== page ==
Biden also addresses cannabis reforms in his Plan for Black America and his Plan for Strengthening America’s Commitment to Justice, although his proposals stay within the guidelines outlined by the task force. He also supports rescheduling marijuana as a Schedule II drug, which would open up more research opportunities, although that move is thought to be largely symbolic rather than substantive. While none of these reforms, in my opinion, go far enough on their own to right the wrongs of the modern War on Drugs that Biden is partially responsible for, I would be lying if I claimed that they wouldn’t amount to huge wins for our country when it comes to cannabis policy.
As a US Senator, Kamala Harris has shown support for more forward-thinking proposals related to cannabis and criminal justice reform than her running mate. She has supported the Marijuana Justice Act and cosponsored the SAFE Banking Act, saying, “We shouldn’t do this without addressing the reality that people of color are being shut out of the legal marijuana industry… That means not only legalizing marijuana, but also expunging criminal records and providing a path for people of color to enter the industry.” She is also the lead sponsor of the Marijuana Opportunity Reinvestment and Expungement (MORE) Act, which would completely remove marijuana from the Controlled Substances Act (as opposed to rescheduling, as Biden wants to do), as well as provide a framework for expungements, protect immigrants’ rights and direct tax revenue toward building equity in the cannabis space through a Cannabis Justice Office within the Department of Justice.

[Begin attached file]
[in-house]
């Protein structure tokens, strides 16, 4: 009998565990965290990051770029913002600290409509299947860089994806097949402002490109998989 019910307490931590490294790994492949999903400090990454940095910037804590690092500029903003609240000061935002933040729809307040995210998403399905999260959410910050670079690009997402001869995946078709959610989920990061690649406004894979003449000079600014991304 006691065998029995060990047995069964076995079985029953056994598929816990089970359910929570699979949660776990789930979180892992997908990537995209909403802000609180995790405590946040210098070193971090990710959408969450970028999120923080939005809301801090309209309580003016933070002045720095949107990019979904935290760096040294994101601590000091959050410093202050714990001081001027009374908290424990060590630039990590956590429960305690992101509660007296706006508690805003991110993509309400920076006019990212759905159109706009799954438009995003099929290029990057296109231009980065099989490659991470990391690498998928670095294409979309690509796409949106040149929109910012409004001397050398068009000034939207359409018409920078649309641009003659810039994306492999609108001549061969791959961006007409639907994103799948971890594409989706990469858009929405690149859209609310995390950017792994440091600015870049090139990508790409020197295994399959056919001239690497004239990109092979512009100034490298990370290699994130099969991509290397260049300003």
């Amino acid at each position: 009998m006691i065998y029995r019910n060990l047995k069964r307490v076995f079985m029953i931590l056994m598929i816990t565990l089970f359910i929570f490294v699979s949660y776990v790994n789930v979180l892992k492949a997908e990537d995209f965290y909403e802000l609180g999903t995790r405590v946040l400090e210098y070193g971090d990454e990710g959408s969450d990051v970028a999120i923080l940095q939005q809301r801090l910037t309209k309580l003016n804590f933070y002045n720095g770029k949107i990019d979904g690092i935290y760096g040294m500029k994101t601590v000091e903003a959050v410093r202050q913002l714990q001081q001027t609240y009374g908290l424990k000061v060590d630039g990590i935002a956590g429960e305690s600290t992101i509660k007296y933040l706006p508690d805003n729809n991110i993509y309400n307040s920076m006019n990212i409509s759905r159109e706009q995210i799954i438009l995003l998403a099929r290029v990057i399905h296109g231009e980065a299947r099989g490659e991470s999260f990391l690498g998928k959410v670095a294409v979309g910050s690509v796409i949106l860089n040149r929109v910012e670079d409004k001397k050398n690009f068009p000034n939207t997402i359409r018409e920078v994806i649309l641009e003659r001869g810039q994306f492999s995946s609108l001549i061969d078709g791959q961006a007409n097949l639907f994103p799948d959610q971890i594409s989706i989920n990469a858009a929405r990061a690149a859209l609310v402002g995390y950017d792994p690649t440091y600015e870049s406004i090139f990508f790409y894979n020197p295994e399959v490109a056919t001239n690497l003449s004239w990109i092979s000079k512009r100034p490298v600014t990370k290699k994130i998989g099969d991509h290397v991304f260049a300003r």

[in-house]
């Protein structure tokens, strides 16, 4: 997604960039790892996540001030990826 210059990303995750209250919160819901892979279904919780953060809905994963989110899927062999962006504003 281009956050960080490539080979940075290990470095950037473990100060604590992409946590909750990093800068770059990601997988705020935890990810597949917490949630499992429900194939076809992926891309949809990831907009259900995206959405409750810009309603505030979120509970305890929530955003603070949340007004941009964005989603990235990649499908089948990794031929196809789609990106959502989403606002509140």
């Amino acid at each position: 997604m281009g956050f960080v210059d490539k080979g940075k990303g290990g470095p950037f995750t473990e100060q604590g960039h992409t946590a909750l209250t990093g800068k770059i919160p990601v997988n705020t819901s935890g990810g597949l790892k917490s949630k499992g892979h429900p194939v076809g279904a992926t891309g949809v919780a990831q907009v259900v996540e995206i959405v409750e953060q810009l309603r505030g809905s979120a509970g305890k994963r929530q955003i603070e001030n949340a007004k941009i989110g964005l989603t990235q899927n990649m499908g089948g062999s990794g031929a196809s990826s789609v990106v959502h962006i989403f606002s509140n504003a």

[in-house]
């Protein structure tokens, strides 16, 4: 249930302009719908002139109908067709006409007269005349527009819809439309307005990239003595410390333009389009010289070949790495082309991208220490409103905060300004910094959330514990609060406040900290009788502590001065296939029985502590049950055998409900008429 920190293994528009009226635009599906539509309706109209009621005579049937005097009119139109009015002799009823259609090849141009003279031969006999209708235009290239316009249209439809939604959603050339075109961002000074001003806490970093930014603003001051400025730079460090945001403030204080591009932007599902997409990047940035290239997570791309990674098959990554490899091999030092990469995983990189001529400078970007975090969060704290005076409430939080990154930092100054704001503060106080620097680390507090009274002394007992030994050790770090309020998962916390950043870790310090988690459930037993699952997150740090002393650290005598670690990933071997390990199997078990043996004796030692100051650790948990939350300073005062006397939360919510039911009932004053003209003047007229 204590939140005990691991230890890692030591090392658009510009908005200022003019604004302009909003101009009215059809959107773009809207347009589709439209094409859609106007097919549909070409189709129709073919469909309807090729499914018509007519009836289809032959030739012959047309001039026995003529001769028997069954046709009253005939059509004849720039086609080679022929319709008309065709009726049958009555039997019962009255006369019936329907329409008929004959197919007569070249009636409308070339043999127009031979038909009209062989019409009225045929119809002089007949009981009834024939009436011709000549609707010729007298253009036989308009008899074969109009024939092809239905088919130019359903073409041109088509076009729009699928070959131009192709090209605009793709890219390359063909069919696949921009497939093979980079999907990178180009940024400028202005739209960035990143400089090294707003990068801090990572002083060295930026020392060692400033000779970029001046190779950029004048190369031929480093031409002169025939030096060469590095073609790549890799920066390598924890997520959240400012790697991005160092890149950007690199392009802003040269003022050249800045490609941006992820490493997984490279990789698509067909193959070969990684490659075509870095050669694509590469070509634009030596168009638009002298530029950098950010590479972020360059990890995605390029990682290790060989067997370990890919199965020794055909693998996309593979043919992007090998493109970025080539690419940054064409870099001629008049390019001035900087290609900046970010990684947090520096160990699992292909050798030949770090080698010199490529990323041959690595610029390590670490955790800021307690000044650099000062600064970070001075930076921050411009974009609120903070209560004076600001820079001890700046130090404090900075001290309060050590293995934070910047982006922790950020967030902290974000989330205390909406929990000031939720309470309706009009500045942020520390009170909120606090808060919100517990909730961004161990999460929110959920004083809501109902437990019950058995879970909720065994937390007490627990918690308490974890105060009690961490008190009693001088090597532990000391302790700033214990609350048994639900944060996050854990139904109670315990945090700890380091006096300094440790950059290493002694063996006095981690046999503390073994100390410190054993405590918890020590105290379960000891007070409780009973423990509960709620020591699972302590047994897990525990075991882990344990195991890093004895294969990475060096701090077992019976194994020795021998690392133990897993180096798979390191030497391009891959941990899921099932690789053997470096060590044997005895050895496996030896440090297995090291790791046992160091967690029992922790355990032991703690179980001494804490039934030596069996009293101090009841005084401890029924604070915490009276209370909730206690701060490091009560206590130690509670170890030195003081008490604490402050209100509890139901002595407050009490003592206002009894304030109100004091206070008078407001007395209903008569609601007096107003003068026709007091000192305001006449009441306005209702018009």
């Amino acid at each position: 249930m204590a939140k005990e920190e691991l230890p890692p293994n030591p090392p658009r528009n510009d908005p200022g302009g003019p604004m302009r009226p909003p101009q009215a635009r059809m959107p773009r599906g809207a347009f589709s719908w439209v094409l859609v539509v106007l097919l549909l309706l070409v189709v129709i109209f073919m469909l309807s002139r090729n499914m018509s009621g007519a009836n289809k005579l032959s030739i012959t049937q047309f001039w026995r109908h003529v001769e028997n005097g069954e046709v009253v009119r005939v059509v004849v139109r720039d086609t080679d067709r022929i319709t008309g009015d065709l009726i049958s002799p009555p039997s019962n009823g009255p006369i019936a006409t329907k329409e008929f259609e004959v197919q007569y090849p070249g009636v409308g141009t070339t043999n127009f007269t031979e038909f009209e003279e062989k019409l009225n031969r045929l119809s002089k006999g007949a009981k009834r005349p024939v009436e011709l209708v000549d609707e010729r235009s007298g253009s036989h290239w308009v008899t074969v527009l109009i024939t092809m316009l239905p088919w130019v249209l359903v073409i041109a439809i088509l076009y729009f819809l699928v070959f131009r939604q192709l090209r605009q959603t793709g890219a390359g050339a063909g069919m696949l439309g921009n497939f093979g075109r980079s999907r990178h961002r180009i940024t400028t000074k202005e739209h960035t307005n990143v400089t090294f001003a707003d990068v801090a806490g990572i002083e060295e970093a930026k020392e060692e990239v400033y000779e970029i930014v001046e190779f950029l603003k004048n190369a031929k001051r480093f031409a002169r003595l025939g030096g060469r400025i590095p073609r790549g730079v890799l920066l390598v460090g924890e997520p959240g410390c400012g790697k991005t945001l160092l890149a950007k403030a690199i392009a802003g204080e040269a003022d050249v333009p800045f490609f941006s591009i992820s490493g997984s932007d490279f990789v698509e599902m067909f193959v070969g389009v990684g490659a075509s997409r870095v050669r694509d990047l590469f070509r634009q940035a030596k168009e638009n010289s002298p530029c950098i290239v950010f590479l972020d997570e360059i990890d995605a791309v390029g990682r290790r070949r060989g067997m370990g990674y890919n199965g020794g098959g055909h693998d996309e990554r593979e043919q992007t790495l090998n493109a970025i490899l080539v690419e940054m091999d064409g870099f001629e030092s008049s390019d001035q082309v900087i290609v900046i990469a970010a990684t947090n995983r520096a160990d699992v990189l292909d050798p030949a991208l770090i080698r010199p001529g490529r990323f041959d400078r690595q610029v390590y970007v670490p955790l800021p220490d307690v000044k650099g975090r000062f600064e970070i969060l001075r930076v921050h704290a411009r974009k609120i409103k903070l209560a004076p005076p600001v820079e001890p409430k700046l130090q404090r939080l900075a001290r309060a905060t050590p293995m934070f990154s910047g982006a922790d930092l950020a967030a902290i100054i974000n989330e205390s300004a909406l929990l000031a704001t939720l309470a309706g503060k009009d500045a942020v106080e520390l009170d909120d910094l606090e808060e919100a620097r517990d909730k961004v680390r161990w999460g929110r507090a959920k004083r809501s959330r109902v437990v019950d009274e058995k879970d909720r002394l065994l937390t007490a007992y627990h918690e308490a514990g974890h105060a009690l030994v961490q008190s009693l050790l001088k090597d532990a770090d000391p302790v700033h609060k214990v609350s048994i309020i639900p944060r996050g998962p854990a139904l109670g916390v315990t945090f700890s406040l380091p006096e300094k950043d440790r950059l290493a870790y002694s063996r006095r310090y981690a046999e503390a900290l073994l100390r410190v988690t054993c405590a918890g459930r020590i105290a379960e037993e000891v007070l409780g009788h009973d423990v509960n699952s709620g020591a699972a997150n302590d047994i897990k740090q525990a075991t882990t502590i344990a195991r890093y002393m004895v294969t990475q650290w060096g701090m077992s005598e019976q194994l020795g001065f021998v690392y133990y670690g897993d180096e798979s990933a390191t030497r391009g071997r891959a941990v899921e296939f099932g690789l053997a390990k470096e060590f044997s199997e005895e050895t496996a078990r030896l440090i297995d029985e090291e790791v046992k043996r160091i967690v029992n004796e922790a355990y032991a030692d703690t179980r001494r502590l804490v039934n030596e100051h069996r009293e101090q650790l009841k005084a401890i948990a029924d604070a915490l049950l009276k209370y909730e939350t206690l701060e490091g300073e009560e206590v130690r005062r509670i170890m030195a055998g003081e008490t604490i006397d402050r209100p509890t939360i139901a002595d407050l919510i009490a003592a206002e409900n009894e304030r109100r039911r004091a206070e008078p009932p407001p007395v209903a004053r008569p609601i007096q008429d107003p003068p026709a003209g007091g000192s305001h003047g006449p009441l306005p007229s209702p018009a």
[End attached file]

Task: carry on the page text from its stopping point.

What to Expect in 2020 and Beyond
As it stands, neither major party candidate supports federal legalization or the type of progressive cannabis reforms that would actually make a difference in the lives of everyday Americans. However, with a majority of Democratic (76%), Independent (68%) and even Republican (51%) voters now in support of marijuana legalization, I think it’s likely that we will see some kind of federal reform policies pushed through in the next four years. As Violet Cavindish of the Marijuana Policy Project noted, “It really depends on what the makeup of Congress looks like after the election, and who each candidate would choose to be on their staff … At the end of the day, Biden is more likely to choose people who are in favor of cannabis than Trump.”
Overall, I think that the apparent Biden/Harris evolution on cannabis reform is probably an accurate reflection of the gradual forward progression of the general public on this issue, and an example of how even the most progressive policy idea can be watered down into pragmatic incrementalism as it moves through the cogs of American democratic government. While I certainly believe in setting high policy standards for our political leaders, and holding them accountable for their past and present actions, ultimately what I want to see most in our elected officials, and in our fellow citizens as a whole, is a capacity for growth. If we don’t allow each other (and ourselves) the space to learn and grow from our past mistakes in pursuit of creating a better world, then how can we expect to make progress?